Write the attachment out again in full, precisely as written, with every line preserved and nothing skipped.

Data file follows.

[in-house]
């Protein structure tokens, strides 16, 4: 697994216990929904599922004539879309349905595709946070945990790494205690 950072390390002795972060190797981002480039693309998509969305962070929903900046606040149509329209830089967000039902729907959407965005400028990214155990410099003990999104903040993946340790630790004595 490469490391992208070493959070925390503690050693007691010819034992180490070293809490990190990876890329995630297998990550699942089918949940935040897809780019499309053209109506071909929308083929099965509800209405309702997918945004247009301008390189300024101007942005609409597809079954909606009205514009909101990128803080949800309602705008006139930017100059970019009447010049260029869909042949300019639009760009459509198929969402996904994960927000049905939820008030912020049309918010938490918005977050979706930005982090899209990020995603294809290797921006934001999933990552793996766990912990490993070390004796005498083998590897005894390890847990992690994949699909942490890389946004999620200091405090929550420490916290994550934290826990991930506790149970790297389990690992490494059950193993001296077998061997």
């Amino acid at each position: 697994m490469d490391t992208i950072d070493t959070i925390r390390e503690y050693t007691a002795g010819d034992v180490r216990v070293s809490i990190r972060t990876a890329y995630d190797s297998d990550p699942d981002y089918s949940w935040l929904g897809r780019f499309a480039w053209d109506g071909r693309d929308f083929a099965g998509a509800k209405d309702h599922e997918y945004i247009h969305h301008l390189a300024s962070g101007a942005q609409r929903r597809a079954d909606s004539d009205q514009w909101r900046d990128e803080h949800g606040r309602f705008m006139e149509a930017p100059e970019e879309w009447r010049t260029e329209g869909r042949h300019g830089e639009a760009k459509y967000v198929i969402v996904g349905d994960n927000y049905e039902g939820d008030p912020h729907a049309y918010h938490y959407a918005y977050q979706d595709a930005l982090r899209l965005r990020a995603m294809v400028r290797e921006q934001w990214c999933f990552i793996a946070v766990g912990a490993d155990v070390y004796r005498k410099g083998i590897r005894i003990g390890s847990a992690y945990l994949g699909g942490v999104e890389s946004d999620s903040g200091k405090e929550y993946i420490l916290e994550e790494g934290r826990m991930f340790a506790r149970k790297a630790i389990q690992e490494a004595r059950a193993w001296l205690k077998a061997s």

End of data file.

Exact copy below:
[in-house]
């Protein structure tokens, strides 16, 4: 697994216990929904599922004539879309349905595709946070945990790494205690 950072390390002795972060190797981002480039693309998509969305962070929903900046606040149509329209830089967000039902729907959407965005400028990214155990410099003990999104903040993946340790630790004595 490469490391992208070493959070925390503690050693007691010819034992180490070293809490990190990876890329995630297998990550699942089918949940935040897809780019499309053209109506071909929308083929099965509800209405309702997918945004247009301008390189300024101007942005609409597809079954909606009205514009909101990128803080949800309602705008006139930017100059970019009447010049260029869909042949300019639009760009459509198929969402996904994960927000049905939820008030912020049309918010938490918005977050979706930005982090899209990020995603294809290797921006934001999933990552793996766990912990490993070390004796005498083998590897005894390890847990992690994949699909942490890389946004999620200091405090929550420490916290994550934290826990991930506790149970790297389990690992490494059950193993001296077998061997």
């Amino acid at each position: 697994m490469d490391t992208i950072d070493t959070i925390r390390e503690y050693t007691a002795g010819d034992v180490r216990v070293s809490i990190r972060t990876a890329y995630d190797s297998d990550p699942d981002y089918s949940w935040l929904g897809r780019f499309a480039w053209d109506g071909r693309d929308f083929a099965g998509a509800k209405d309702h599922e997918y945004i247009h969305h301008l390189a300024s962070g101007a942005q609409r929903r597809a079954d909606s004539d009205q514009w909101r900046d990128e803080h949800g606040r309602f705008m006139e149509a930017p100059e970019e879309w009447r010049t260029e329209g869909r042949h300019g830089e639009a760009k459509y967000v198929i969402v996904g349905d994960n927000y049905e039902g939820d008030p912020h729907a049309y918010h938490y959407a918005y977050q979706d595709a930005l982090r899209l965005r990020a995603m294809v400028r290797e921006q934001w990214c999933f990552i793996a946070v766990g912990a490993d155990v070390y004796r005498k410099g083998i590897r005894i003990g390890s847990a992690y945990l994949g699909g942490v999104e890389s946004d999620s903040g200091k405090e929550y993946i420490l916290e994550e790494g934290r826990m991930f340790a506790r149970k790297a630790i389990q690992e490494a004595r059950a193993w001296l205690k077998a061997s």